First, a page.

Having the right equipment can boost any athlete’s performance, and this is true for cycling as much as it is for any other sport. While the main focus will always be on the bike itself, having the right shoes really does matter. Being the avid cyclists that we are, we have used dozens of different cycling shoes over the past couple years.
No matter what kind of cleat and pedal system you are looking for, there are many great shoes of every configuration available to triathletes today. Each type has its own merits, and we would suggest you read our primer on cleats and pedals to make sure you invest in something that is compatible with your riding.
Further below, we will get into a guide on what to look for in your tri or road bike shoes. But many of you just want us to get to the point, so here are our favorites right now!
Lake CX 237
Lake is to cycling shoes what Porsche is to automobiles, and the Lake TX222 is our favorite shoe right now for hard-core road bike and time trial cyclists. With a 100% carbon sole there is an incredible level of rigidity for incredible power transfer, while the patented NuFoam upper provides a lot of comfort for the foot as well. Breathable material around the forefoot keeps feet cool even during the hardest effort, while the large tabs offer easy hook and loop closure on the move. The placement of the cleat ensures that the foot is always at the optimum position for power transfer, and for long term use the antimicrobial liner helps keep things fresh. It’s an outstanding shoe that covers every base for an avid road rider, and while it is not cheap, cyclists who wear the shoe often will soon forget about the cost and appreciate the performance of the Lake. Best for avid and competitive road and tri cyclists.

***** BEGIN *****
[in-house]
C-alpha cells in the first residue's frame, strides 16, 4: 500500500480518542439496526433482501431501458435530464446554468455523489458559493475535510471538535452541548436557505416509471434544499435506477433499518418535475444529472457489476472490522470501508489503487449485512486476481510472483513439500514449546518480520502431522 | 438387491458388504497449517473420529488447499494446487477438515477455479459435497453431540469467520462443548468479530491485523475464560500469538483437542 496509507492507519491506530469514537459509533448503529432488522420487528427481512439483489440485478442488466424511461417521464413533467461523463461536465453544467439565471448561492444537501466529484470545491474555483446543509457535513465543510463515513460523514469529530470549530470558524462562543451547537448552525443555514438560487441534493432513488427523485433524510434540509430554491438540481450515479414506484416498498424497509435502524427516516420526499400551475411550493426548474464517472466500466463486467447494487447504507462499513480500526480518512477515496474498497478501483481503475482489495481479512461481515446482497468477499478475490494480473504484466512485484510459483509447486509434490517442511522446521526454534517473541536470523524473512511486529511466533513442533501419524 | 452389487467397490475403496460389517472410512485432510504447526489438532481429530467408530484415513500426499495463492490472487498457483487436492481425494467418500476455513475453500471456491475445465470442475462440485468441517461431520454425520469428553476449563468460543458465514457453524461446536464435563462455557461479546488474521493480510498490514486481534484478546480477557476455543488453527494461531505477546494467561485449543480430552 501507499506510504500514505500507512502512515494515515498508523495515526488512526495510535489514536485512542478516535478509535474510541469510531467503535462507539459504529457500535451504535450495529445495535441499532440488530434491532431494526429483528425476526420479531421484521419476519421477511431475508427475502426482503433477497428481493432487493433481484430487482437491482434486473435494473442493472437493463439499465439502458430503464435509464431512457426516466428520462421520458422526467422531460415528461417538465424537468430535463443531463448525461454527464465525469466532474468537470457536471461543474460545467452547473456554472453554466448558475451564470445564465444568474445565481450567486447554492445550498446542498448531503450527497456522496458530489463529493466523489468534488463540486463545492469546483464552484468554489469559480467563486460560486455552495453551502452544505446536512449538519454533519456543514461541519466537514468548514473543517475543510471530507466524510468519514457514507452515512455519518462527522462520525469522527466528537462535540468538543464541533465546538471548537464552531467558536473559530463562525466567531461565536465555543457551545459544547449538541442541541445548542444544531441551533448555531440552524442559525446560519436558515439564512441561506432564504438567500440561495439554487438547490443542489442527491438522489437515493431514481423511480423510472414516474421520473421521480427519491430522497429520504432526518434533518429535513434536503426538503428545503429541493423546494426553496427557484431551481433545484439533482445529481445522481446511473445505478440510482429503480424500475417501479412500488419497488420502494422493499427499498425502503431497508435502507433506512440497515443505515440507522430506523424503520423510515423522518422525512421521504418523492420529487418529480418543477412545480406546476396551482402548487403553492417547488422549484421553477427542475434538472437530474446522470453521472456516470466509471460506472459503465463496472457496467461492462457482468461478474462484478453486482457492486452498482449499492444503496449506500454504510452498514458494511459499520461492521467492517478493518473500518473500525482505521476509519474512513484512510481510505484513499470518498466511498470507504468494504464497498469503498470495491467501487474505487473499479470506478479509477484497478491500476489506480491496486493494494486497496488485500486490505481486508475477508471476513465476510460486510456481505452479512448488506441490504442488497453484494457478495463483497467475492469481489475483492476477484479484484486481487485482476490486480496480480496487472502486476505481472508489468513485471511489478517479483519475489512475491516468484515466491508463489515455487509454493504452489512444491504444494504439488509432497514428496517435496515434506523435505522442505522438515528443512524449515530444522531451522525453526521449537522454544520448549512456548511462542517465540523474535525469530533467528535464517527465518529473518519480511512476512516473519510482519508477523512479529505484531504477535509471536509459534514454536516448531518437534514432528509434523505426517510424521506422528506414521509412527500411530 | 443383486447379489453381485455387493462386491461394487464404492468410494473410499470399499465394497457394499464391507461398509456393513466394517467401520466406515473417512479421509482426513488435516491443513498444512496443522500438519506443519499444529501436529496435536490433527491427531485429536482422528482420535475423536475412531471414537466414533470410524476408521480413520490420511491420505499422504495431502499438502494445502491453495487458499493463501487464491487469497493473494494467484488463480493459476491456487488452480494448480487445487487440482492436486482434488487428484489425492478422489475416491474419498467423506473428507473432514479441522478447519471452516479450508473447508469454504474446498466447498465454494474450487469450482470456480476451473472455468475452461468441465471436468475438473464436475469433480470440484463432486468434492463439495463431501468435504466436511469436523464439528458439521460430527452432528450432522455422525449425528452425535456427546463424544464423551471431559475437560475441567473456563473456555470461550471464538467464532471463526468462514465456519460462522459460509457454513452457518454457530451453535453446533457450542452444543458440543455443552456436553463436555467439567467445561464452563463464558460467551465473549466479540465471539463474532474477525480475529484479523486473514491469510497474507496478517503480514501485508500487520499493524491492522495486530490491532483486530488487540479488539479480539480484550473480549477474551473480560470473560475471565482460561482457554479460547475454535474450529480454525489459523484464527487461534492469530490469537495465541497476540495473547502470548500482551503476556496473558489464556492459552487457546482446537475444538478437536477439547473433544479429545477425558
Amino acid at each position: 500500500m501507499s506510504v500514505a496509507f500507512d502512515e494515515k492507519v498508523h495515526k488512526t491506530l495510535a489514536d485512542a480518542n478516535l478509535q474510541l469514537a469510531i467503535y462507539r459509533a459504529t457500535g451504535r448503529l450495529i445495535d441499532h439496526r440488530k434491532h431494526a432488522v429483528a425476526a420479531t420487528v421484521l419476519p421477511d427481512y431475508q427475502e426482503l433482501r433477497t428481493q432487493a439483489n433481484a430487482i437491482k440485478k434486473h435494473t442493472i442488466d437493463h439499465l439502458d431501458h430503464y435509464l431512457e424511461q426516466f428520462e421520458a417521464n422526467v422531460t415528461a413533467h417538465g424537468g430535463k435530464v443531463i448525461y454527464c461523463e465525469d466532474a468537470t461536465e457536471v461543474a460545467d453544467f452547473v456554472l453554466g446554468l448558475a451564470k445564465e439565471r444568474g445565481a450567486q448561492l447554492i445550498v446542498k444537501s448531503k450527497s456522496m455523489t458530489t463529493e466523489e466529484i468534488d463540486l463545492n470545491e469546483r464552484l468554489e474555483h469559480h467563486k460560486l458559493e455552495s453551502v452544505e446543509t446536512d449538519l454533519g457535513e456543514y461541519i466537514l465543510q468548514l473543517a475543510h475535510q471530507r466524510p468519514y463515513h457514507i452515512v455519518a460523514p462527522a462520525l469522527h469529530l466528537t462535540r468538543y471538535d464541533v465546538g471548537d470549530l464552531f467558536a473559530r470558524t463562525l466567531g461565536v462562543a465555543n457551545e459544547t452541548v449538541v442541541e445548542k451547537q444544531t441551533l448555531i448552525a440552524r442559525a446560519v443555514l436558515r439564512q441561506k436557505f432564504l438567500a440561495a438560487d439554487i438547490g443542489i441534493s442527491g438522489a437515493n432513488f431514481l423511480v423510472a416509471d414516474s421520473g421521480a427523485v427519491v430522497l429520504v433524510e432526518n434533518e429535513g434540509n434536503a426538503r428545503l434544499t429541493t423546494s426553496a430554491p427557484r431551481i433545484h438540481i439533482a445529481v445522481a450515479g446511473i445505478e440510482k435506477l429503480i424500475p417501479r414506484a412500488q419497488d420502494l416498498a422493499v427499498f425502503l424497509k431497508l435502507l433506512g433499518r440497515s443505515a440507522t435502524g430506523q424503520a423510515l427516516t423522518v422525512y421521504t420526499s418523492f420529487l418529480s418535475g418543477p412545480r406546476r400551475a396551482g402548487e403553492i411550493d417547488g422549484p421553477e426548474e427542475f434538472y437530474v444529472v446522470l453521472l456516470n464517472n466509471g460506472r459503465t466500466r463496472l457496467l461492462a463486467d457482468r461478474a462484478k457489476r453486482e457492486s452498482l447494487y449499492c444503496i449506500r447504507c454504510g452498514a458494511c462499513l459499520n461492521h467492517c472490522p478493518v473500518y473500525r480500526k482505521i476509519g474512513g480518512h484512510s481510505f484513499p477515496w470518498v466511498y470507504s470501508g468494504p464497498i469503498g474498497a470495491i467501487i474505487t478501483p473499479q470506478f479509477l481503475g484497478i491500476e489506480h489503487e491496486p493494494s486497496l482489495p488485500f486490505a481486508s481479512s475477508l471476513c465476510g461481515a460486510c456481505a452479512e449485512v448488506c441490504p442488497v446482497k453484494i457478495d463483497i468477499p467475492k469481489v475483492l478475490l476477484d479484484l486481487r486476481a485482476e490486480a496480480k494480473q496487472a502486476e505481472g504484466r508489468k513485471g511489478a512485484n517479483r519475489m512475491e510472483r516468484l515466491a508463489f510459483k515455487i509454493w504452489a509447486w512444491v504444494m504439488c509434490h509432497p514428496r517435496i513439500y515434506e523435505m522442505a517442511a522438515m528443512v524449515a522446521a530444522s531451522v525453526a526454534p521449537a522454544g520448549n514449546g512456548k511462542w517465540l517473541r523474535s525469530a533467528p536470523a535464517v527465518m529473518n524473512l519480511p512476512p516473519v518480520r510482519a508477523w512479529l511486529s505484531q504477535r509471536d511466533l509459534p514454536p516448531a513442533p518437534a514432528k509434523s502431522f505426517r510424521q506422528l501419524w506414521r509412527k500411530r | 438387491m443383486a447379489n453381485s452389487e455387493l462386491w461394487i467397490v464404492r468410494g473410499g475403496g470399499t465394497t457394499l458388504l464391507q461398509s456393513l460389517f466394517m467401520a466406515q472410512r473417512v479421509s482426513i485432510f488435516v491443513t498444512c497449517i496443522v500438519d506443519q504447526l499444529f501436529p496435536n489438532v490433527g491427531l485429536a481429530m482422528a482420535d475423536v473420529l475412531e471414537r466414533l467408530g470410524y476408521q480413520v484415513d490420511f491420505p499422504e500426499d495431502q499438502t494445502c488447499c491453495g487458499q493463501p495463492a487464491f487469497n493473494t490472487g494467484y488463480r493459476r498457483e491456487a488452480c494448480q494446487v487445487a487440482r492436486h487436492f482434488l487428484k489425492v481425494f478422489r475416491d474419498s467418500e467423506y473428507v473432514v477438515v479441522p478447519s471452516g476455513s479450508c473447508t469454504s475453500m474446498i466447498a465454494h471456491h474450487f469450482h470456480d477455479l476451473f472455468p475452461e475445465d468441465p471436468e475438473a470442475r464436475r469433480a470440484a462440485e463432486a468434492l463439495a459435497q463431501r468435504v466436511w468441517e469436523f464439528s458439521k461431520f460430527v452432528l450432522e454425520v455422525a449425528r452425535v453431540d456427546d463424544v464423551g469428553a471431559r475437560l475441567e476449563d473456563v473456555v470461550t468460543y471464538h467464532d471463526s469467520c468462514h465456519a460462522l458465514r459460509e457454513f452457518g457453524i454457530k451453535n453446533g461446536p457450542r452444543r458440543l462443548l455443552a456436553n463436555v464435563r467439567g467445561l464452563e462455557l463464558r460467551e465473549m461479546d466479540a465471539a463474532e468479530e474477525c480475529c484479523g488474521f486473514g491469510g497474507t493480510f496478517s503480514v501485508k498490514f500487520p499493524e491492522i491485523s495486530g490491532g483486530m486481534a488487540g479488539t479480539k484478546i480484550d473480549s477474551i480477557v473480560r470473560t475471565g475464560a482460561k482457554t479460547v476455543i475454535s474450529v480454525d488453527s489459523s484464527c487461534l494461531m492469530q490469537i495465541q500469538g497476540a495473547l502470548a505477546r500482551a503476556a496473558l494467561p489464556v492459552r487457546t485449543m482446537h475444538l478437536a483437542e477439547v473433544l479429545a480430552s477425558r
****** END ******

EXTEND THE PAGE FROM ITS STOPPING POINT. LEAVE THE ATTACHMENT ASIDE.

Pearl Izumi Tri Fly
Another carbon soled show, the Pearl Izumi Tri Fly also manages the neat trick of high levels of stiffness for power transfer while maintaining a level of comfort that lets you make it through a session on the bike without problem. In fact, the comfortable, soft liner makes sockless use practical, with no chafing or other issues at all. This shoe is specifically designed for triathletes, with a nice stiff pedaling motion, but also enough tread on the bottom to allow you to maneuver in the transition area.
They tend to run narrow, so if you have wide feet you might want to try them on first. If you have regular or narrow-width feet, they should be excellent.
They feature a single strap retention system that is perfect for one handed use on the go, and feature breathable material to keep the foot cool, and also drain out any water too. A brighter color palette than most, the Pearl Izumi Tri Fly shoes stand out in the crowd, but offer real comfort as long as your feet aren’t wide, and incredible value for money when you look at what they offer. Best for triathletes who want an all-purpose shoe. Find here.